Related topics
  • ,
  • ,
  • ,

WWII HERO PIGEON crypto message STUMPS GCHQ boffins

Time to call in the Vulture Squadron?

Brit spook central GCHQ can't decipher a coded message found on a pigeon that died trying to deliver the missive during WWII, and may have to turn to the public for help.

The remains of the bird, found by David Martin in his chimney in Surrey, had a secret message attached - 27 handwritten blocks of code.

The pigeon is reckoned to have flown from Nazi-occupied France, possibly during the D-Day invasions, in June of 1944, and codebreakers at the intelligence agency have been trying to figure out what its message says.

But the problem is that the code could be a one-off encryption, which only the sender and the recipient would have had a key for.

"We didn't really hold out any hopes we would be able to read the message because the sort of codes that were constructed to be used during operations were designed only to be able to be read by the senders and the recipients," GCHQ historian Tony, who asked that only his first name be used, told the BBC.

"Unless you get rather more idea than we have of who actually sent this message and who it was sent to, we are not going to find out what the underlying code being used was."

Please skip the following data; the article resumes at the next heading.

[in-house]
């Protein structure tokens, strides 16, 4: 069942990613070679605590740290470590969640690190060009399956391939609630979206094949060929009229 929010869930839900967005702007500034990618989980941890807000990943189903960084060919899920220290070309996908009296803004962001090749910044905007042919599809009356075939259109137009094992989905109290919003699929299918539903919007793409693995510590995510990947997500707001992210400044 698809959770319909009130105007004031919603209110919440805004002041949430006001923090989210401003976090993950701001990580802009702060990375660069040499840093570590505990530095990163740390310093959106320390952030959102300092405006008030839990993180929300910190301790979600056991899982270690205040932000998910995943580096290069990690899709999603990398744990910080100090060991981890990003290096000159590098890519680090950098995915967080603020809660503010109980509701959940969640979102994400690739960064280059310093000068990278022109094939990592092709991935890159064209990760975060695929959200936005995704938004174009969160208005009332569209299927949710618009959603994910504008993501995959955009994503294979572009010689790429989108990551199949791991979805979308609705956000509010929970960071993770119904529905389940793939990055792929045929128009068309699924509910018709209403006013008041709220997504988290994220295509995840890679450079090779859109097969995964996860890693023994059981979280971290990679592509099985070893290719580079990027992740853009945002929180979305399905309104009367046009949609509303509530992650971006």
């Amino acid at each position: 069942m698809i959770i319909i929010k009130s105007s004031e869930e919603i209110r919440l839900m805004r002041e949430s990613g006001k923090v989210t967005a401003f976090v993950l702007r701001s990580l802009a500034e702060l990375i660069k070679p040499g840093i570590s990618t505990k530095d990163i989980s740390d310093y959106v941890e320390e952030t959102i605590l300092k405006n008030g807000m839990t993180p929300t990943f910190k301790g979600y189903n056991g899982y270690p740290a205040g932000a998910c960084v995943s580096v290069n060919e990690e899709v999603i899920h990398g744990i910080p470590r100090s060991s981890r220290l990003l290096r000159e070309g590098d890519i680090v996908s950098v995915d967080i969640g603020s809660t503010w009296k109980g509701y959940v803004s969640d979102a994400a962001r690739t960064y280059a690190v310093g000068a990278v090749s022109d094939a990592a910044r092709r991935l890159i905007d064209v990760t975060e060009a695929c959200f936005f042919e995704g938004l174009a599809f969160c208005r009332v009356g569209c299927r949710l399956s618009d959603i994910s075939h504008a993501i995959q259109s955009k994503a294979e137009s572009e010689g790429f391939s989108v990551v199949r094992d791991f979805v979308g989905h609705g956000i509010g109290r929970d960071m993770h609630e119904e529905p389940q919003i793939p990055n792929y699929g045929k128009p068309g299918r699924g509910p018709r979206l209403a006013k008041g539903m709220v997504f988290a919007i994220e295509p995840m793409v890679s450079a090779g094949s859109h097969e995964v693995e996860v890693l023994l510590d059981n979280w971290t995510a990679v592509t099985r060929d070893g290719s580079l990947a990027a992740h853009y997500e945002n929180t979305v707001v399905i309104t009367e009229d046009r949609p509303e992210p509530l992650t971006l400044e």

The code could also have been based on a specific codebook put together for one mission that allowed the maximum information about that operation to be sent in the shortest possible message. If the codebook has since been destroyed, that would also make the encryption practically unbreakable.

Since the message is written on an official pad, historians don't think it was sent by a spy - because a spook wouldn't want to carry anything official around in case they were caught. In fact, the theory is that it was an Army units message, since the abbreviation "Sjt W Stot" is in the message and the Army used that old fashioned spelling of Serjeant.

Experts have also discredited the idea that the bird may have been on its way to codebreaking offices at Bletchley Park, as this was a station to decode German and Japanese messages, not somewhere British military were regularly sending communications.

GCHQ has been able to narrow it down a small bit by pigeon identification numbers. Each of the 250,000 or so birds used as messengers during the war were given an ID number, but this message contains two of these numbers and the agency is unsure which one relates to the pigeon found in the chimney.

Some help from the public could give GCHQ the contextual information it needs to help decode the message, such as the identity of Sjt Stot and clues to the identities of the sender and recipient.

"There are still quite a lot of people alive who worked in communications centres during the war and who might have some knowledge about this and it would be very interesting if anyone did have information if they could put it in the pot and we could see if we could get any further with it," Tony said. ®

Sponsored: 10 ways wire data helps conquer IT complexity